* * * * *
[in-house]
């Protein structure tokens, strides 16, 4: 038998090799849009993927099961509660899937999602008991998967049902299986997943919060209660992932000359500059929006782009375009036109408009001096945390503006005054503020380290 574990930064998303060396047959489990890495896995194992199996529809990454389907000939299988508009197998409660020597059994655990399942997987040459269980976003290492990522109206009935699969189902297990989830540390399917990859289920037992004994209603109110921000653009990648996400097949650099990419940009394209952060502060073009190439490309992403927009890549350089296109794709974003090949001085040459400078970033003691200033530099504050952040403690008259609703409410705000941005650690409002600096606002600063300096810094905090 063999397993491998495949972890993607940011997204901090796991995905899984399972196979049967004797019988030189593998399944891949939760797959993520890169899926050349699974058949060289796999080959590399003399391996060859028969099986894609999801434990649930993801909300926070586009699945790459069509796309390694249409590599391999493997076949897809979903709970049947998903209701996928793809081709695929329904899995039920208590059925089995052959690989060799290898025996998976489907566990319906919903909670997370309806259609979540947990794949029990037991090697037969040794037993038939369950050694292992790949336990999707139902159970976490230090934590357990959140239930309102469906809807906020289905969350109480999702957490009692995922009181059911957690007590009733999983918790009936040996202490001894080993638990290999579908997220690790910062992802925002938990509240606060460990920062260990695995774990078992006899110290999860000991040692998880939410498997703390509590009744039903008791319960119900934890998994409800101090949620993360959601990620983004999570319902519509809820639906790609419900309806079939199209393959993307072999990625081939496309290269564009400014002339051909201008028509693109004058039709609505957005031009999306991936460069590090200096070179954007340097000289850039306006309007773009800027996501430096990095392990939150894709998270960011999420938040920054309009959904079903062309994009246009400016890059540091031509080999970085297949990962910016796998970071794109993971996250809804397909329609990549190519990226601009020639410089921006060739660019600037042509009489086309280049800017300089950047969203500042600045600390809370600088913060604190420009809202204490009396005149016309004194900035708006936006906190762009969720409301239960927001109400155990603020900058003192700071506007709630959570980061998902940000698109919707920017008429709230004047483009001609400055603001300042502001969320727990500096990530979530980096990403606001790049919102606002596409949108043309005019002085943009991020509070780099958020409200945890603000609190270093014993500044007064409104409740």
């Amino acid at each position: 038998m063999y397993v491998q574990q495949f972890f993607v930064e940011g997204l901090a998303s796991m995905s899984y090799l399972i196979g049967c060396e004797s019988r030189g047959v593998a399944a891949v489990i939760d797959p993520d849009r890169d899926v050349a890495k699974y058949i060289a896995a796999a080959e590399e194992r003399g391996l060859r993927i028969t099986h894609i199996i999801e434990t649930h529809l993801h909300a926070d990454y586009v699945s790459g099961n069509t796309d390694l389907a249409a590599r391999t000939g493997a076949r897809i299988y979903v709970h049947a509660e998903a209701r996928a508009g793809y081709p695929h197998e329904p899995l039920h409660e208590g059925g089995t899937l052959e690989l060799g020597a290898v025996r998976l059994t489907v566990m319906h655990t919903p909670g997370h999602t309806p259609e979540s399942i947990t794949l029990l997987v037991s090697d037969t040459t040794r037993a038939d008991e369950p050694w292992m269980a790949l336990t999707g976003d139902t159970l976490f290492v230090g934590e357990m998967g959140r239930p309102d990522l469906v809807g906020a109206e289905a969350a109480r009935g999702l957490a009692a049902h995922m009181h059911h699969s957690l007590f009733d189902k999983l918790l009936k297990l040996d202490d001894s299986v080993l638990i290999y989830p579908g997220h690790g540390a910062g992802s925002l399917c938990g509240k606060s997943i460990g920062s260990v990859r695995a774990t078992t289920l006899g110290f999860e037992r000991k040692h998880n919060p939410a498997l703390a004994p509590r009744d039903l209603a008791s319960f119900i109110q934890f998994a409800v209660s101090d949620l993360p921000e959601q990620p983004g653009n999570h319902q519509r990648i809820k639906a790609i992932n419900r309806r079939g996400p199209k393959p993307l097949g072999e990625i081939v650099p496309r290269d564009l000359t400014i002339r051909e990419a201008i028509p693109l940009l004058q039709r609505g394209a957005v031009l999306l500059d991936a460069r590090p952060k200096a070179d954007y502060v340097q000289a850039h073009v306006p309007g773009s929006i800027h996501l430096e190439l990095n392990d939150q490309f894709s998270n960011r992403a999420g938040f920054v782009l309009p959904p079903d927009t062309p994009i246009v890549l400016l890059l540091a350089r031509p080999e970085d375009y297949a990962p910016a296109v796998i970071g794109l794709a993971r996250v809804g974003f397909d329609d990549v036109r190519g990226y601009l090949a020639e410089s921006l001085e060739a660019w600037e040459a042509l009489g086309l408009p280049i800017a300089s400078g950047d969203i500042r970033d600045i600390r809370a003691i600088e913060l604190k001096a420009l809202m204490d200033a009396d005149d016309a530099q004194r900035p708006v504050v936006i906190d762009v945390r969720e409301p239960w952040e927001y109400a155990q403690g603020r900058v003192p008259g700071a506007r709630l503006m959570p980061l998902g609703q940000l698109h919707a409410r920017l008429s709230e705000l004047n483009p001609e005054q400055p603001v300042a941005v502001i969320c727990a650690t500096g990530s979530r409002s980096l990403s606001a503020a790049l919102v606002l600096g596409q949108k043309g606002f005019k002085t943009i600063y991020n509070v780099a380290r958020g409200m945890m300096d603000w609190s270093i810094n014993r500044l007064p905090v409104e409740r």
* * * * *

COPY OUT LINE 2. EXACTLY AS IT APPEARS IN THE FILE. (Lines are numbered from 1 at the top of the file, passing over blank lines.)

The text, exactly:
């Protein structure tokens, strides 16, 4: 038998090799849009993927099961509660899937999602008991998967049902299986997943919060209660992932000359500059929006782009375009036109408009001096945390503006005054503020380290 574990930064998303060396047959489990890495896995194992199996529809990454389907000939299988508009197998409660020597059994655990399942997987040459269980976003290492990522109206009935699969189902297990989830540390399917990859289920037992004994209603109110921000653009990648996400097949650099990419940009394209952060502060073009190439490309992403927009890549350089296109794709974003090949001085040459400078970033003691200033530099504050952040403690008259609703409410705000941005650690409002600096606002600063300096810094905090 063999397993491998495949972890993607940011997204901090796991995905899984399972196979049967004797019988030189593998399944891949939760797959993520890169899926050349699974058949060289796999080959590399003399391996060859028969099986894609999801434990649930993801909300926070586009699945790459069509796309390694249409590599391999493997076949897809979903709970049947998903209701996928793809081709695929329904899995039920208590059925089995052959690989060799290898025996998976489907566990319906919903909670997370309806259609979540947990794949029990037991090697037969040794037993038939369950050694292992790949336990999707139902159970976490230090934590357990959140239930309102469906809807906020289905969350109480999702957490009692995922009181059911957690007590009733999983918790009936040996202490001894080993638990290999579908997220690790910062992802925002938990509240606060460990920062260990695995774990078992006899110290999860000991040692998880939410498997703390509590009744039903008791319960119900934890998994409800101090949620993360959601990620983004999570319902519509809820639906790609419900309806079939199209393959993307072999990625081939496309290269564009400014002339051909201008028509693109004058039709609505957005031009999306991936460069590090200096070179954007340097000289850039306006309007773009800027996501430096990095392990939150894709998270960011999420938040920054309009959904079903062309994009246009400016890059540091031509080999970085297949990962910016796998970071794109993971996250809804397909329609990549190519990226601009020639410089921006060739660019600037042509009489086309280049800017300089950047969203500042600045600390809370600088913060604190420009809202204490009396005149016309004194900035708006936006906190762009969720409301239960927001109400155990603020900058003192700071506007709630959570980061998902940000698109919707920017008429709230004047483009001609400055603001300042502001969320727990500096990530979530980096990403606001790049919102606002596409949108043309005019002085943009991020509070780099958020409200945890603000609190270093014993500044007064409104409740």